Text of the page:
News / Middle East

Activists Say Syria Rebels Raid Homs, Create Council in East

Free Syrian Army fighters stand by their weapons in a street in Homs March 9, 2013.Free Syrian Army fighters stand by their weapons in a street in Homs March 9, 2013.
x
Free Syrian Army fighters stand by their weapons in a street in Homs March 9, 2013.
Free Syrian Army fighters stand by their weapons in a street in Homs March 9, 2013.
Syrian opposition activists say rebels have put more pressure on President Bashar al-Assad, launching an offensive to retake a former rebel stronghold in central Syria and establishing a religious council in the east. 
 
The Britain-based Syrian Observatory for Human Rights said rebels stormed the Baba Amr district of the central city of Homs on Sunday, about a year after government forces drove them out in a month-long battle that killed hundreds of people. Assad had visited Baba Amr last March to mark that victory and promised to rehabilitate the devastated neighborhood. 
 
Activists said Assad's forces responded fiercely to the new rebel advance, shelling and striking Baba Amr from the air. Days earlier, Syrian troops had intensified operations to oust rebels from other Homs districts such Khaldiyeh. The activists said rebels infiltrated Baba Amr to try to relieve pressure on those enclaves. 
 
The Observatory said Islamist rebels also have proclaimed a new religious council in eastern Syria as part of the two-year-old uprising against President Assad's 12-year autocratic rule. 
 
An opposition video uploaded to YouTube on Saturday appears to show an Islamist convoy draped with black flags driving through an eastern town and attaching a banner to a building, declaring the creation of the regional council. The Observatory said the Islamist council intends to exert control over judicial and police affairs.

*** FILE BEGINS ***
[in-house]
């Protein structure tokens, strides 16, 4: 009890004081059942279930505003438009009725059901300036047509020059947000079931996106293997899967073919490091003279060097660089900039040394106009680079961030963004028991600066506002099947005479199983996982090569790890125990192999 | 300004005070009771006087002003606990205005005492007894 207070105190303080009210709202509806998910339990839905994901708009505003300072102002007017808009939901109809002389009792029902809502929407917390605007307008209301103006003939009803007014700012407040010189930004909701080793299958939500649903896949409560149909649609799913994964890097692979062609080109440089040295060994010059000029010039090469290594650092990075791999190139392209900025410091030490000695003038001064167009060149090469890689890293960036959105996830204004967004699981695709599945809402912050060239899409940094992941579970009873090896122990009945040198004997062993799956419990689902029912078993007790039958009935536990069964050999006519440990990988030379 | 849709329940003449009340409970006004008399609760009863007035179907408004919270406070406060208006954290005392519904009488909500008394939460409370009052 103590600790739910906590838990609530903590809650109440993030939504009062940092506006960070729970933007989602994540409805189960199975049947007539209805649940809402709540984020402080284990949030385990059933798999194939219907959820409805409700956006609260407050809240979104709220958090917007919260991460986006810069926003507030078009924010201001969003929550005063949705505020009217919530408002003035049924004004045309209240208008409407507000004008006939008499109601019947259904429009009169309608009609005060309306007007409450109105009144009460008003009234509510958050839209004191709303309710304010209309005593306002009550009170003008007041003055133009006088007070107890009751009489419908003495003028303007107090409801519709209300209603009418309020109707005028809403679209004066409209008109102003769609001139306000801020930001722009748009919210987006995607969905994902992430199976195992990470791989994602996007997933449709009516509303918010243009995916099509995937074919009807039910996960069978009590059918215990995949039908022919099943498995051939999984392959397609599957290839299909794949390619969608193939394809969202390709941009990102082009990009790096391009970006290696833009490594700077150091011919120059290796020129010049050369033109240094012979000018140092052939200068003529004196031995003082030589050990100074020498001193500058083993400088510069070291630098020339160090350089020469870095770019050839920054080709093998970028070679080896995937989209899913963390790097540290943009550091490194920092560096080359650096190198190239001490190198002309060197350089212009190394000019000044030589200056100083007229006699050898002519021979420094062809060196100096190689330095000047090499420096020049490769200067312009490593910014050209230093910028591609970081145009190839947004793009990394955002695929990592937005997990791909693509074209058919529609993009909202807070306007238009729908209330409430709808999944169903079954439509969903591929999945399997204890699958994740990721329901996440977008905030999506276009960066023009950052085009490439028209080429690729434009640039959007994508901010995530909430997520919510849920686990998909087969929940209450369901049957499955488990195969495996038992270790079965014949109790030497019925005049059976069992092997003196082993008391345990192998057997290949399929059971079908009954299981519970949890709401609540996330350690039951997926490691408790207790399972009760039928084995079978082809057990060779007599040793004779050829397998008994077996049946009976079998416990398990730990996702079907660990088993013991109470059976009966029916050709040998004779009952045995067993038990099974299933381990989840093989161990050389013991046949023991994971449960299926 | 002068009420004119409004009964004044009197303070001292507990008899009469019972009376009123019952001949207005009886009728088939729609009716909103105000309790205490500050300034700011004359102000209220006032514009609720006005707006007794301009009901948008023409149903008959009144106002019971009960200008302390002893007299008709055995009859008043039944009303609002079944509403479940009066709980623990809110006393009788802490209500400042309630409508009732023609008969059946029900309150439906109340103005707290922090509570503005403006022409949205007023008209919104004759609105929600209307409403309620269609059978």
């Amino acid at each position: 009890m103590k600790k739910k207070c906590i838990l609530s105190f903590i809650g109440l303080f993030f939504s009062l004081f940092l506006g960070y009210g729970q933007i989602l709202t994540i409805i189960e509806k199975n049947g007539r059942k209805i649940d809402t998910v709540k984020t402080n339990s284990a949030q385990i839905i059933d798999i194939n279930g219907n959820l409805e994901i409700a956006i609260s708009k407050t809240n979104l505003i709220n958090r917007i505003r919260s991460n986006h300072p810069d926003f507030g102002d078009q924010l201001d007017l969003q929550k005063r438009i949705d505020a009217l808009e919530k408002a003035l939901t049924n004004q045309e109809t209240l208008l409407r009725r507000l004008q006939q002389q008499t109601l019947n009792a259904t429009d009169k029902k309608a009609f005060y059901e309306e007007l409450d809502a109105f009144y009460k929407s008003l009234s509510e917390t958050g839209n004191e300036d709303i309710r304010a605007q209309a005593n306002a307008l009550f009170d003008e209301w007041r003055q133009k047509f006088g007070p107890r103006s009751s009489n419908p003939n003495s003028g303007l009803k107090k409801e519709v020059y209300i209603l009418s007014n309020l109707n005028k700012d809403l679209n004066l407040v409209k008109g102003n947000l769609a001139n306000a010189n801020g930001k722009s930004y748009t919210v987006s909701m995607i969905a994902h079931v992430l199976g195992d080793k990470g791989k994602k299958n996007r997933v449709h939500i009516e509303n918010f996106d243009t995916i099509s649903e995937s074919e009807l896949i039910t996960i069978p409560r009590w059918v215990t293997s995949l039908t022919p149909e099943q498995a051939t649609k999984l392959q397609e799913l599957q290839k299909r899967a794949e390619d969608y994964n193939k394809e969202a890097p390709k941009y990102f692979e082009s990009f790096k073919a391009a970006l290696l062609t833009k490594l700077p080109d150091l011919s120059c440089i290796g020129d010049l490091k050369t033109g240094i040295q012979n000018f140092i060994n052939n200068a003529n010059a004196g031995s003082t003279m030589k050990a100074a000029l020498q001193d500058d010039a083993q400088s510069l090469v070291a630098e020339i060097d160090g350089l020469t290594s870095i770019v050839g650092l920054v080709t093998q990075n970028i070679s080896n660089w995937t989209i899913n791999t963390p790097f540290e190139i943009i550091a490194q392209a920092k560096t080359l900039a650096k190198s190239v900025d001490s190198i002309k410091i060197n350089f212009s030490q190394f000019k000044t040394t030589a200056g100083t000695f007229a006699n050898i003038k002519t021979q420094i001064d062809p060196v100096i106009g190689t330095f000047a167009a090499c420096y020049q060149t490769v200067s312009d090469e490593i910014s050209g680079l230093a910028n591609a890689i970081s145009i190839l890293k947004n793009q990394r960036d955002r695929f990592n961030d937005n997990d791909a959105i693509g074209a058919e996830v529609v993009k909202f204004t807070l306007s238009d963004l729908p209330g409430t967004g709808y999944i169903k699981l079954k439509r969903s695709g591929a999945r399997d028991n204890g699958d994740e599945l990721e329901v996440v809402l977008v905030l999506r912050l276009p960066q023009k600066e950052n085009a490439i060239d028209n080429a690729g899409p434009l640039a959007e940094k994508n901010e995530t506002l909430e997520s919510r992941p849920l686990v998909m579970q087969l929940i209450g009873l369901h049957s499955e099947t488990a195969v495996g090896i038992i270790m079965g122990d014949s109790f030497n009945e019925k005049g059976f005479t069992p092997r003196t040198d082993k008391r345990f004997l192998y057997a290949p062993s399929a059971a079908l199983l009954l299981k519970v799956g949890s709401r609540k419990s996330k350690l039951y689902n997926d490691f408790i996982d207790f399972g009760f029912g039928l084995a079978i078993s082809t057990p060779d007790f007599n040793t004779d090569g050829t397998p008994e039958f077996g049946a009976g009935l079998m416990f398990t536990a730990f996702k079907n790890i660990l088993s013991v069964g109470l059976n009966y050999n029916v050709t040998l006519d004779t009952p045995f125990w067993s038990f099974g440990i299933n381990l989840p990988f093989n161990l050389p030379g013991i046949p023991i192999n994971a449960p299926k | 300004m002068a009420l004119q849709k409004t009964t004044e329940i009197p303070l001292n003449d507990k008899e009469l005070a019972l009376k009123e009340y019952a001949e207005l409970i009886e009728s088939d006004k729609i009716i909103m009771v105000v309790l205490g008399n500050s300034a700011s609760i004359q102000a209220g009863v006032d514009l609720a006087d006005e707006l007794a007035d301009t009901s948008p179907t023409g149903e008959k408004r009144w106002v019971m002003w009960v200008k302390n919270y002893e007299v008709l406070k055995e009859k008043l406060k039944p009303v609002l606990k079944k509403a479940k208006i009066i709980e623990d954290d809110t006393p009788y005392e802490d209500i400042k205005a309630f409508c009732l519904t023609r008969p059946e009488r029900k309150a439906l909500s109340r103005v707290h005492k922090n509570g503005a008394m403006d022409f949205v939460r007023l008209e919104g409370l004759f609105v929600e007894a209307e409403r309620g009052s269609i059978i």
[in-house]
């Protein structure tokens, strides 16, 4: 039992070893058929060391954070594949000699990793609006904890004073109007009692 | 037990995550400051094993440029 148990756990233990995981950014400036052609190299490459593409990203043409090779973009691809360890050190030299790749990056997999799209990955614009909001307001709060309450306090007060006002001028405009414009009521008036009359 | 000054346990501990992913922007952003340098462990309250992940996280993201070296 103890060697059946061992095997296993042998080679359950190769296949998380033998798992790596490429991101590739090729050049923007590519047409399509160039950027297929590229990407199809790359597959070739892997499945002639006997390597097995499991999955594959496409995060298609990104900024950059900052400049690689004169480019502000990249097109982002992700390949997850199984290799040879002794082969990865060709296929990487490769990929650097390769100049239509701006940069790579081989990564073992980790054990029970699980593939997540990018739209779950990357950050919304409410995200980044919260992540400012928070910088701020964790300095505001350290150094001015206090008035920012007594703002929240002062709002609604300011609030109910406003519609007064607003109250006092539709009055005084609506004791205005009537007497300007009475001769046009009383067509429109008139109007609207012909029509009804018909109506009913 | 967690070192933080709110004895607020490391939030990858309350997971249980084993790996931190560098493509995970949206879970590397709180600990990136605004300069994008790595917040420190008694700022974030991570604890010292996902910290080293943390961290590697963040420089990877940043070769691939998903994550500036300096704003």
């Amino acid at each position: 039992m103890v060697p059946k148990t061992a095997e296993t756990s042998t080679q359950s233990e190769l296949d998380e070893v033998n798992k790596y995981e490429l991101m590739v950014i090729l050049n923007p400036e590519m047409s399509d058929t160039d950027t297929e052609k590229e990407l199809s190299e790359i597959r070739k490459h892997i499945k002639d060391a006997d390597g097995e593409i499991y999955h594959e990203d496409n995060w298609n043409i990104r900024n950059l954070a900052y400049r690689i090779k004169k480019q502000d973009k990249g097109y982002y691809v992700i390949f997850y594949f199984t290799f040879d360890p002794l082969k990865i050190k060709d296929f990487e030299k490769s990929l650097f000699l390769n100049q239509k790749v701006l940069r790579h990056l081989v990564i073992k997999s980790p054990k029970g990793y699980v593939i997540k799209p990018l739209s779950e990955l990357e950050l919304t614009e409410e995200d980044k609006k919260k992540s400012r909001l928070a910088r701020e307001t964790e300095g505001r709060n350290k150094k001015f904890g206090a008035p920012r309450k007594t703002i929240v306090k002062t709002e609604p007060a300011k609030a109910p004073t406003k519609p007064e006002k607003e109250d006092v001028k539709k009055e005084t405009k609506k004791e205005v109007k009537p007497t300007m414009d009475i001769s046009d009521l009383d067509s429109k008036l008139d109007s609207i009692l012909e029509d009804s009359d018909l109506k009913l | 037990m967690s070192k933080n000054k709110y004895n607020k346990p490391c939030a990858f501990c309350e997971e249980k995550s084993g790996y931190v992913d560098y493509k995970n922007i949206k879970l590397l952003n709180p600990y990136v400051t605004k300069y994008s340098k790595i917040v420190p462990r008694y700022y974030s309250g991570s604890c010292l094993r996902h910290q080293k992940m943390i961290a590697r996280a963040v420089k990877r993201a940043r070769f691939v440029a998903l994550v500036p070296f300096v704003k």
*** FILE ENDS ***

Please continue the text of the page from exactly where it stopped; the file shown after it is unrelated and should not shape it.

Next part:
Earlier this month, rebels captured the eastern city of Raqqa, the first Syrian provincial capital to fall into rebel hands since the rebellion started. Videos posted to the Internet on Saturday purportedly showed the al-Qaida linked Jabhat al-Nusra Front interrogating two of Assad's representatives in Raqqa, the provincial governor and the local head of the ruling Baath party. 
 
Other YouTube footage from Raqqa showed what appeared to be the aftermath of a retaliatory government air strike on Saturday. At least seven bodies could be seen on a bombed-out street. 
 
Elsewhere, the Observatory said residents of the northern city of Aleppo pulled at least 20 bodies from a river on Sunday. It was the second discovery of a mass dumping of bodies in the river since January. 
 
The Syrian government does not see itself as the target of a popular revolution and consistently claims to be fighting foreign-backed terrorists. 
 
In another development, U.N. High Commissioner for Refugees Antonio Guterres said the flood of Syrians fleeing the country's civil war has intensified rapidly in recent months, rising from 3,000 a day in December to 8,000 a day last month. 
 
"This shows you the staggering escalation that we are witnessing. Now if this escalation goes on - and nothing happens to solve the problem - we might have in the end of the year a much larger number of refugees, two or three times the present level," he said.
 
The United Nations said last week the number of Syrian refugees has risen to an estimated one million people, with most concentrated in Turkey, Lebanon and Jordan.